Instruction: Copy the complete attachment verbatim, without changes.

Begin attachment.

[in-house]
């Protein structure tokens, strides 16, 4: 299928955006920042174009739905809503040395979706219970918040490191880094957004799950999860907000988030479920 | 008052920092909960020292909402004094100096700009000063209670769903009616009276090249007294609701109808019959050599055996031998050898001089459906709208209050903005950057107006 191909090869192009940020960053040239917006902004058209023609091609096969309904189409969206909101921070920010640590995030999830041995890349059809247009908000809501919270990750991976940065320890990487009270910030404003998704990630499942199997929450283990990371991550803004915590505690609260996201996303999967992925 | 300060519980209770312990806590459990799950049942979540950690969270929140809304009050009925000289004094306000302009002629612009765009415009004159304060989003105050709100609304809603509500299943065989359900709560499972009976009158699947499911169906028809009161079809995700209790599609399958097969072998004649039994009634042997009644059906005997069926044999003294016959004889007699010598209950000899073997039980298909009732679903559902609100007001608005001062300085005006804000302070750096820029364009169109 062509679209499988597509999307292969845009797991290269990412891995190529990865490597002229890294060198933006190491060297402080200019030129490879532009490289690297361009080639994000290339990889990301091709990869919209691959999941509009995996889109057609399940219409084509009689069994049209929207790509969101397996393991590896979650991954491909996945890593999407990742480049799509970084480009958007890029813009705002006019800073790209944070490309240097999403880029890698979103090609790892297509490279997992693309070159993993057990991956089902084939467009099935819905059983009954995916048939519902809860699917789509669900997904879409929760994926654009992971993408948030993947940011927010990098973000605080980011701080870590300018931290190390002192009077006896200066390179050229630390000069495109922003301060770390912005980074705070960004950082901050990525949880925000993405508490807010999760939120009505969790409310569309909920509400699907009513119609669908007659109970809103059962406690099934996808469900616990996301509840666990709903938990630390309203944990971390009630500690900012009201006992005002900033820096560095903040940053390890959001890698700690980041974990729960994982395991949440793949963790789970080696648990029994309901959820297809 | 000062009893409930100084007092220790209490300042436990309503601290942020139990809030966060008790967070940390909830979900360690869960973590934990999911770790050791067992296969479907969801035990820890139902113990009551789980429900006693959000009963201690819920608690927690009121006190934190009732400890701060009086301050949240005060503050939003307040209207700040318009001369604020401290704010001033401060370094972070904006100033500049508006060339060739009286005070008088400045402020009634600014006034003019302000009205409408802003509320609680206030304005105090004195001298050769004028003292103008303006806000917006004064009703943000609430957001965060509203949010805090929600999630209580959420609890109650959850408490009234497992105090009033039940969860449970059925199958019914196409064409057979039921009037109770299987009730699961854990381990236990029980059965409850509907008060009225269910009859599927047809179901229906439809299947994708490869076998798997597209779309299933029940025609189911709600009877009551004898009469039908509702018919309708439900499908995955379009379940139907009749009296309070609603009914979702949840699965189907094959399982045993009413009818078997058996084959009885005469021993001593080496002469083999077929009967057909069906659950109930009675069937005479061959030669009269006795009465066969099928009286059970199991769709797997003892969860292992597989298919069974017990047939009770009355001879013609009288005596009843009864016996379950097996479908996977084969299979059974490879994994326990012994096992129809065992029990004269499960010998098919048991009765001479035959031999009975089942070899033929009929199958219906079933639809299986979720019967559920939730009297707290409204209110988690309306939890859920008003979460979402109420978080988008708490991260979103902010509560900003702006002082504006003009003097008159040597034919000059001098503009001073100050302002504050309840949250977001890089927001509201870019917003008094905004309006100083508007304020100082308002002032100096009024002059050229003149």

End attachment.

[in-house]
């Protein structure tokens, strides 16, 4: 299928955006920042174009739905809503040395979706219970918040490191880094957004799950999860907000988030479920 | 008052920092909960020292909402004094100096700009000063209670769903009616009276090249007294609701109808019959050599055996031998050898001089459906709208209050903005950057107006 191909090869192009940020960053040239917006902004058209023609091609096969309904189409969206909101921070920010640590995030999830041995890349059809247009908000809501919270990750991976940065320890990487009270910030404003998704990630499942199997929450283990990371991550803004915590505690609260996201996303999967992925 | 300060519980209770312990806590459990799950049942979540950690969270929140809304009050009925000289004094306000302009002629612009765009415009004159304060989003105050709100609304809603509500299943065989359900709560499972009976009158699947499911169906028809009161079809995700209790599609399958097969072998004649039994009634042997009644059906005997069926044999003294016959004889007699010598209950000899073997039980298909009732679903559902609100007001608005001062300085005006804000302070750096820029364009169109 062509679209499988597509999307292969845009797991290269990412891995190529990865490597002229890294060198933006190491060297402080200019030129490879532009490289690297361009080639994000290339990889990301091709990869919209691959999941509009995996889109057609399940219409084509009689069994049209929207790509969101397996393991590896979650991954491909996945890593999407990742480049799509970084480009958007890029813009705002006019800073790209944070490309240097999403880029890698979103090609790892297509490279997992693309070159993993057990991956089902084939467009099935819905059983009954995916048939519902809860699917789509669900997904879409929760994926654009992971993408948030993947940011927010990098973000605080980011701080870590300018931290190390002192009077006896200066390179050229630390000069495109922003301060770390912005980074705070960004950082901050990525949880925000993405508490807010999760939120009505969790409310569309909920509400699907009513119609669908007659109970809103059962406690099934996808469900616990996301509840666990709903938990630390309203944990971390009630500690900012009201006992005002900033820096560095903040940053390890959001890698700690980041974990729960994982395991949440793949963790789970080696648990029994309901959820297809 | 000062009893409930100084007092220790209490300042436990309503601290942020139990809030966060008790967070940390909830979900360690869960973590934990999911770790050791067992296969479907969801035990820890139902113990009551789980429900006693959000009963201690819920608690927690009121006190934190009732400890701060009086301050949240005060503050939003307040209207700040318009001369604020401290704010001033401060370094972070904006100033500049508006060339060739009286005070008088400045402020009634600014006034003019302000009205409408802003509320609680206030304005105090004195001298050769004028003292103008303006806000917006004064009703943000609430957001965060509203949010805090929600999630209580959420609890109650959850408490009234497992105090009033039940969860449970059925199958019914196409064409057979039921009037109770299987009730699961854990381990236990029980059965409850509907008060009225269910009859599927047809179901229906439809299947994708490869076998798997597209779309299933029940025609189911709600009877009551004898009469039908509702018919309708439900499908995955379009379940139907009749009296309070609603009914979702949840699965189907094959399982045993009413009818078997058996084959009885005469021993001593080496002469083999077929009967057909069906659950109930009675069937005479061959030669009269006795009465066969099928009286059970199991769709797997003892969860292992597989298919069974017990047939009770009355001879013609009288005596009843009864016996379950097996479908996977084969299979059974490879994994326990012994096992129809065992029990004269499960010998098919048991009765001479035959031999009975089942070899033929009929199958219906079933639809299986979720019967559920939730009297707290409204209110988690309306939890859920008003979460979402109420978080988008708490991260979103902010509560900003702006002082504006003009003097008159040597034919000059001098503009001073100050302002504050309840949250977001890089927001509201870019917003008094905004309006100083508007304020100082308002002032100096009024002059050229003149």